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Delaware Bay Fishing Report 9-27-16

Note, 10/4: Few fished and crabbed in rough weather this past week, so this report was not completely updated today. But a couple of updates were posted.

<b>Port Elizabeth</b>

Most business was about weakfish and crabs, said Sharon from <b>The Girls Place Bait & Tackle</b>. Quite a few weaks schooled the bay, and the number seemed greater than last year. Interest seemed to be peaking about the fish. Many anglers boated for them, though one is the weakfish bag limit. The anglers caught and released the fish for fun, after bagging one, and also turned up croakers and 2- to 4-pound blues, good-eating sized, from the bay. Not a lot was heard about kingfish, but some seemed around. The season was becoming late for kings, but the water was warmer than usual. The Girls Place, located on Route 47, just after Route 55 ends, carries a large supply of bait and tackle, and is the long, one-story, yellow building on the right. It’s on the way to the bay. <b>***Update, Tuesday, 10/4:***</b> Nothing was doing with fishing in the weather, Sharon said. Business was “dead as a door nail.” Wind calmed Monday finally, but rain fell that morning. Still, anglers will probably try for stripers this Columbus Day weekend. That’s traditionally a time to begin fishing for them, and sometimes the fish were hooked then in years past.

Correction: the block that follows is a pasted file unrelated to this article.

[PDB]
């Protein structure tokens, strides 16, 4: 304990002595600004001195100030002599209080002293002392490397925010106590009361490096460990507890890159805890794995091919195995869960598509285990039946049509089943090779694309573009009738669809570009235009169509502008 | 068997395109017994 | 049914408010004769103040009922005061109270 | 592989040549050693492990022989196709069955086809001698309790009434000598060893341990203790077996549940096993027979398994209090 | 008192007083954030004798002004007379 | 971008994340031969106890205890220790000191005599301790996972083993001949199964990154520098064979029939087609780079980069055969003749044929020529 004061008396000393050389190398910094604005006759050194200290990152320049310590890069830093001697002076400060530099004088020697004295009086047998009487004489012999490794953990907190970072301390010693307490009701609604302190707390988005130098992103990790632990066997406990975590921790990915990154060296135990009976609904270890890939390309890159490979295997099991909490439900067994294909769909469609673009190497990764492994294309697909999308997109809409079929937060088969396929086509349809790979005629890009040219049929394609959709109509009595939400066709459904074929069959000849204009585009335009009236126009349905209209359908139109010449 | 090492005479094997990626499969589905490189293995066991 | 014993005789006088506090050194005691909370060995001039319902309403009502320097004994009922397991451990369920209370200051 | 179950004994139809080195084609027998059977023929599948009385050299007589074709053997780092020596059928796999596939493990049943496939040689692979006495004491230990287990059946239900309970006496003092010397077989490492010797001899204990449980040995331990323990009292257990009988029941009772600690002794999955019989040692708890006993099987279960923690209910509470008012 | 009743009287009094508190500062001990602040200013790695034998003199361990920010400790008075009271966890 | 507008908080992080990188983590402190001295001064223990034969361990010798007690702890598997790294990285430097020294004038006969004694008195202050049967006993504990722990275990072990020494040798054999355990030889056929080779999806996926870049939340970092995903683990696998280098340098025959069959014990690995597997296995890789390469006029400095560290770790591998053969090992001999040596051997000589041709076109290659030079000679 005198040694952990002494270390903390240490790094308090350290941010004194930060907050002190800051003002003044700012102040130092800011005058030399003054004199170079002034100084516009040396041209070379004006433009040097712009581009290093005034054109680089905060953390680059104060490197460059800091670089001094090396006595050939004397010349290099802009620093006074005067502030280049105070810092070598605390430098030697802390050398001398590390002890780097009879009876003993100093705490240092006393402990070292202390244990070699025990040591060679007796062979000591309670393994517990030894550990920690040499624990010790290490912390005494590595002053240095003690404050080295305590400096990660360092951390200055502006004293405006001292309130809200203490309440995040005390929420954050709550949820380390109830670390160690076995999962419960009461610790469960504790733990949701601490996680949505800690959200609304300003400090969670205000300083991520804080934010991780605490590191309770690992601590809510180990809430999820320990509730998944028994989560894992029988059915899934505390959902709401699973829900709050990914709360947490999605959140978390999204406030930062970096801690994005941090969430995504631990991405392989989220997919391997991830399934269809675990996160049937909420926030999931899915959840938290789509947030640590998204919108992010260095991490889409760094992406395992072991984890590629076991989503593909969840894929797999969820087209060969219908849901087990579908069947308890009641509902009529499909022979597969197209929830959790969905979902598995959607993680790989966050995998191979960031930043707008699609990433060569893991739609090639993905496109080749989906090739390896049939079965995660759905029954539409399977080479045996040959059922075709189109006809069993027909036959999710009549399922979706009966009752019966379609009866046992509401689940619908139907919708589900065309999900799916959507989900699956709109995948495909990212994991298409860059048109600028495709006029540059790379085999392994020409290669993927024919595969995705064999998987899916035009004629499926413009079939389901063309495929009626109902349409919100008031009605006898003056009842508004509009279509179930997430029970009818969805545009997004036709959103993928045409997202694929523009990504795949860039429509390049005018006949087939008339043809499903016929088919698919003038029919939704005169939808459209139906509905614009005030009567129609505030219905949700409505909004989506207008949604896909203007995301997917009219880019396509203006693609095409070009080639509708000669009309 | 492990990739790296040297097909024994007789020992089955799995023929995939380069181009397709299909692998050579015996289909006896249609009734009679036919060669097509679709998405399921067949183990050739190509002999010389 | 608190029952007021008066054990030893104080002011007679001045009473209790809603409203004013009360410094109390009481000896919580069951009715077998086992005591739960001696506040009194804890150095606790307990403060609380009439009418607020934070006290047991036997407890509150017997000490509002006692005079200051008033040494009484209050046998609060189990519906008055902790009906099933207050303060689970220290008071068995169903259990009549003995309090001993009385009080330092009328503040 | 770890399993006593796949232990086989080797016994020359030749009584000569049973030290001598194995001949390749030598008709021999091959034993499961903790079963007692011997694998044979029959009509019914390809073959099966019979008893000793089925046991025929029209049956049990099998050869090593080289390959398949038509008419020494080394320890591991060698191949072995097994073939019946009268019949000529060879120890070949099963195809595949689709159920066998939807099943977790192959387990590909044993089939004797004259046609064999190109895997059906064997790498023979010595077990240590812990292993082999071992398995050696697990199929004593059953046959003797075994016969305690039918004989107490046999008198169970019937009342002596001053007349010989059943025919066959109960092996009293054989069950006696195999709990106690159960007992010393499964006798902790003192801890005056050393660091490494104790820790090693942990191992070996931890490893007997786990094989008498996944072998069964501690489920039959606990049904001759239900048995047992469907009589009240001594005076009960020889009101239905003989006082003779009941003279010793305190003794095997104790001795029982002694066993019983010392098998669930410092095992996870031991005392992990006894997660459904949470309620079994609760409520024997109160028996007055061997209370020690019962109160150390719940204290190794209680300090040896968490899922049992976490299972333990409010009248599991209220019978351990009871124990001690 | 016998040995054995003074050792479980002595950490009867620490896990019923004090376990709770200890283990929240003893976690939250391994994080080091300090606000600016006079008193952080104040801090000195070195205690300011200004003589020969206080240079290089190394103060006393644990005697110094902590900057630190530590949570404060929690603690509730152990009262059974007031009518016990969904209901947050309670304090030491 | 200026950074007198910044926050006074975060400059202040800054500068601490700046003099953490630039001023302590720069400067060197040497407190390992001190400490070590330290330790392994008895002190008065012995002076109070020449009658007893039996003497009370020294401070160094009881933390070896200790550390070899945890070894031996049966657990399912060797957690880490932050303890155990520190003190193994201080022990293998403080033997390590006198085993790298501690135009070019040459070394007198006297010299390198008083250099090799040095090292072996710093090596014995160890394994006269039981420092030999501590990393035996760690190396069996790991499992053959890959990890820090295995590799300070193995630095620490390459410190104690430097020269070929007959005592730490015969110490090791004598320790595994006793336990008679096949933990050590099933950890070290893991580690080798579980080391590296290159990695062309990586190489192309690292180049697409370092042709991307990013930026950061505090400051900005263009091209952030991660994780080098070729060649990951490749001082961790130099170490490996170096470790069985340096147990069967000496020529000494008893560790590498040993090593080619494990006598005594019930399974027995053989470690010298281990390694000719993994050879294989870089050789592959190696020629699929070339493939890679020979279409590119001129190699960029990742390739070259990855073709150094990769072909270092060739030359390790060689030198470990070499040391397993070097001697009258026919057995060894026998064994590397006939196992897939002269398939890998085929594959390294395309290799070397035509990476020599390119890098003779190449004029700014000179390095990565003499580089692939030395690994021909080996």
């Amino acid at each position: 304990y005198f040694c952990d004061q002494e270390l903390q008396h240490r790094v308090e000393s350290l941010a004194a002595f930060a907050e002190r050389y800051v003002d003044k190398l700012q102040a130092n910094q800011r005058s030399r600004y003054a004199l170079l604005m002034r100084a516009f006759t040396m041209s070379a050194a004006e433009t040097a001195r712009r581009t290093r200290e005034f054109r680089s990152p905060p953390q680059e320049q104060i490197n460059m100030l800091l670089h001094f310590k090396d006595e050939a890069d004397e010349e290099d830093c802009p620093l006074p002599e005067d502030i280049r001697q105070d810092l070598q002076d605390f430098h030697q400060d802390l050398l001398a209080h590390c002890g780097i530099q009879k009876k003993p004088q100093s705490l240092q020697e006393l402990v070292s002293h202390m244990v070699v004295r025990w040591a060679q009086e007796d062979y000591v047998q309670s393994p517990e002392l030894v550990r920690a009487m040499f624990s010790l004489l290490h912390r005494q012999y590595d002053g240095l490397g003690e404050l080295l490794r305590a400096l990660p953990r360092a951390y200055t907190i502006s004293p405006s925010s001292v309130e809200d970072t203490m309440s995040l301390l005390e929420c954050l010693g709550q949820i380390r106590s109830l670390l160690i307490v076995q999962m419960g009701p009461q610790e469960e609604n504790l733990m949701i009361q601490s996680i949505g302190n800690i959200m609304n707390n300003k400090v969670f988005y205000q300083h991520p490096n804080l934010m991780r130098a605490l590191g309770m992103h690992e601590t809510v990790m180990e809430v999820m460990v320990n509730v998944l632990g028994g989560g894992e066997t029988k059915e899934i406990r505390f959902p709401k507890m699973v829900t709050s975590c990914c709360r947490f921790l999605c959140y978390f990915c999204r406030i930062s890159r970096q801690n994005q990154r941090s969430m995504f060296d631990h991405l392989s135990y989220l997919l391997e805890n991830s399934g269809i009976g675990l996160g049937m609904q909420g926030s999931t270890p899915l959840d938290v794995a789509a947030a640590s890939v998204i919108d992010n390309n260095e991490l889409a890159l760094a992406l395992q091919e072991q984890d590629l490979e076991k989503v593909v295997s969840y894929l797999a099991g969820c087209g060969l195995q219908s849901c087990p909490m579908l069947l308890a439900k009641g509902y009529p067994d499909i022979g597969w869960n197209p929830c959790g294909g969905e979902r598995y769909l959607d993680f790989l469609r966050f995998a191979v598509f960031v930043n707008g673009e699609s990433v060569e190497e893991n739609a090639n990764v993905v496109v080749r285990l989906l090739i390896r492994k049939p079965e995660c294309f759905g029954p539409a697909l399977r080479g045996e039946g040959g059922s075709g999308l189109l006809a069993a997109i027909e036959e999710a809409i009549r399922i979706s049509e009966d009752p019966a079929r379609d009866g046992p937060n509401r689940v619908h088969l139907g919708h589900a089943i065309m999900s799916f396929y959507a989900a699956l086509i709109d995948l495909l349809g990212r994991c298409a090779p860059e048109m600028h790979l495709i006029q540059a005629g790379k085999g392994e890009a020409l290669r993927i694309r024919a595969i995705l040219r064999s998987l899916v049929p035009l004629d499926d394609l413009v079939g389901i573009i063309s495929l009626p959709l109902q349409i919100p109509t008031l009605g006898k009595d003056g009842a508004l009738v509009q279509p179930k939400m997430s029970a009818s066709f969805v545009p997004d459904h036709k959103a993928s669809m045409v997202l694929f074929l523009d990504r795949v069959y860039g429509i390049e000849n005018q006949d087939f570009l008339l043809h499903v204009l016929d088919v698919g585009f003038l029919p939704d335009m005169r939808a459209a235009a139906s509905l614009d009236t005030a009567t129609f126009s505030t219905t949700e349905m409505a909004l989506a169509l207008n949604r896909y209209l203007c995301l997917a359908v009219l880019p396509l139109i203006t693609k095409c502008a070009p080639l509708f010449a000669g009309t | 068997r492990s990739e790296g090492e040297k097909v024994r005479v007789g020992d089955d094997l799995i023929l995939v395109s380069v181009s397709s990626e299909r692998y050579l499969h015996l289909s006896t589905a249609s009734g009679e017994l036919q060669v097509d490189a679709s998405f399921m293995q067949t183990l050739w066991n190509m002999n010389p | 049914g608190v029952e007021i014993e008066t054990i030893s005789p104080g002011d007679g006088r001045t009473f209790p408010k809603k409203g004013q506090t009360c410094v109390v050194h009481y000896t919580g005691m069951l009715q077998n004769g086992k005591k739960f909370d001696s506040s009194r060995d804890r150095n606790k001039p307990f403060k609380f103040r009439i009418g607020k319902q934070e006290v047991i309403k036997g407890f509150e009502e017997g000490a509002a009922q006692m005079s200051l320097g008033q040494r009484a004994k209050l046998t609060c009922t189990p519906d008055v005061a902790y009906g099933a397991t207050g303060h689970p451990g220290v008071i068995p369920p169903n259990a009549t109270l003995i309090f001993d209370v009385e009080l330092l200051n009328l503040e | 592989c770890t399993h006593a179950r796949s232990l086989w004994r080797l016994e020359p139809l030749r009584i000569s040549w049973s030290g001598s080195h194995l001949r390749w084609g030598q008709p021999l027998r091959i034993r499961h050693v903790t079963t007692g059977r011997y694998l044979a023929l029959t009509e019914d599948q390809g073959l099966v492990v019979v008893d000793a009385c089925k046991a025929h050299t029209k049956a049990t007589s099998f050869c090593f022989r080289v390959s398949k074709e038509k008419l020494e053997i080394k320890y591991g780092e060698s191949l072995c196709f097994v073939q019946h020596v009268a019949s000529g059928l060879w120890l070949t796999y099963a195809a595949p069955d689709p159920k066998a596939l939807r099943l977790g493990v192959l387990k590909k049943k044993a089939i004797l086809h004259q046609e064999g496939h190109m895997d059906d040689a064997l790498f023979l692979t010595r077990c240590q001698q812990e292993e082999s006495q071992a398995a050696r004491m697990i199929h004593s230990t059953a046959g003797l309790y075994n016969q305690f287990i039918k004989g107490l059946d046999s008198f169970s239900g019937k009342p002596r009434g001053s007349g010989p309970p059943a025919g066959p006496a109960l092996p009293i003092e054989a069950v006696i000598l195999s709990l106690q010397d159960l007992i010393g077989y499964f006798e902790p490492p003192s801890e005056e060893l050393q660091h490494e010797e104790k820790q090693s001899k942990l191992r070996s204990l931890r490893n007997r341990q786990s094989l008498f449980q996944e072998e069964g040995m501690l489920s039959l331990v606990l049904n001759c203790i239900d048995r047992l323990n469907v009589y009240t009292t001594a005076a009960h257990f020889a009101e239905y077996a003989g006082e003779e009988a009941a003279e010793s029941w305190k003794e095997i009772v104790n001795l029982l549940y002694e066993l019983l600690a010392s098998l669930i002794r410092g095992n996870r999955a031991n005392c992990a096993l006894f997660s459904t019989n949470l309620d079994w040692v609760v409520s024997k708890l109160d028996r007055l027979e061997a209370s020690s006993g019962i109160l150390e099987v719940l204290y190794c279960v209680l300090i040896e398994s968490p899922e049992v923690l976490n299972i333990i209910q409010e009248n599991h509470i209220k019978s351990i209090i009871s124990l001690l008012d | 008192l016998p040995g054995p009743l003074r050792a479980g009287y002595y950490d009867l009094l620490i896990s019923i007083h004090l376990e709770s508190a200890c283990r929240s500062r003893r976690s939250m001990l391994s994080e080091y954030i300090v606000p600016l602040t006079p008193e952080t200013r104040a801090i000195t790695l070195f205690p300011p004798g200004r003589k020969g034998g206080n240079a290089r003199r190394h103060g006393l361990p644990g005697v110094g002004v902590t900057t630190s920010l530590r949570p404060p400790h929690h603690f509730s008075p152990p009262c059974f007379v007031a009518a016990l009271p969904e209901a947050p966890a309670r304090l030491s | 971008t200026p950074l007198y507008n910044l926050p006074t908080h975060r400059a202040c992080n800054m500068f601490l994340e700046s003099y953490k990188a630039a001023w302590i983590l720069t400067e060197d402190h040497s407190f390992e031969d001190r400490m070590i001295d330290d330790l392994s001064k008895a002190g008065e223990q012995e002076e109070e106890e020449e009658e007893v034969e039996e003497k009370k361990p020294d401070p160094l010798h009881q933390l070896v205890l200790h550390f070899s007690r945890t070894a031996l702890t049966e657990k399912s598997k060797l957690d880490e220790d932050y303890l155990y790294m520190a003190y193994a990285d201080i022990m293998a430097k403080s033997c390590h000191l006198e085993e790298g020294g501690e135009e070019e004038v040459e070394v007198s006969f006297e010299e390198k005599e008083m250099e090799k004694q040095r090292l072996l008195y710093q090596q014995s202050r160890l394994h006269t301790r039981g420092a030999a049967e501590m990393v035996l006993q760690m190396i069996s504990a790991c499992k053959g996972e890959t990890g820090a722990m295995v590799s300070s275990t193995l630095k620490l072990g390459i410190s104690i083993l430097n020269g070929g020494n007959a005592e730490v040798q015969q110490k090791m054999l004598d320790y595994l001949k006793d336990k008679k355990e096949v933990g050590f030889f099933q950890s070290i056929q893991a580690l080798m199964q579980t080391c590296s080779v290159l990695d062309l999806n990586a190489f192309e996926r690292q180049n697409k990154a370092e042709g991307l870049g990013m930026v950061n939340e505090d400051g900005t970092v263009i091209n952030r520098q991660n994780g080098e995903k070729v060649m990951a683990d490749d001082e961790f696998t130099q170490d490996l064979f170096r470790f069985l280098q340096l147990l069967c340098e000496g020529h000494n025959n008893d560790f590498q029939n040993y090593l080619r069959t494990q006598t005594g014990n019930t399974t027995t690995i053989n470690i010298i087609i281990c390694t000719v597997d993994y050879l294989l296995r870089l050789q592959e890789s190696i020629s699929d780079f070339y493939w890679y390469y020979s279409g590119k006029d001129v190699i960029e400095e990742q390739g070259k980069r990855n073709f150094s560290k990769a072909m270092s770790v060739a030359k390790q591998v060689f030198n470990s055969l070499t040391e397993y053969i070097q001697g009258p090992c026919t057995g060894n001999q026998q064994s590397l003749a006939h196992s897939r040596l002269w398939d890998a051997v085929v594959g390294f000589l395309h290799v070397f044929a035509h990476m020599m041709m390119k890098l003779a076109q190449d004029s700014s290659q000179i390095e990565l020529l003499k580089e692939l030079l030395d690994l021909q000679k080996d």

<b>Money Island</b>

Anglers waited for the fall run of striped bass, said Bruce from <b>Money Island Marina</b>. After maybe another week, hardcore anglers will begin looking for them. Less serious anglers sometimes pulled boats for the year, and somewhat of a lull happens in fishing between when schools start back up and anglers search for stripers. Weakfish and good-sized blues were sometimes boated from the cove, the marina’s Facebook page said. Fishing for white perch was fairly good from the docks this weekend, Bruce said.  The marina features a bait and tackle shop, a boat ramp, boat slips, dry-dock boat storage, fishing docks and gas. The fishing docks, $5 per adult and free for kids, can offer angling for white perch, small striped bass, and croakers, at different times of year. A 12-foot aluminum boat with a 2.5 h.p. outboard is available to rent to fish the creek. Fresh bunker, favorite bait for the bay’s stripers, is stocked when demand picks up. All frozen baits are carried.

<b>Beaver Dam</b>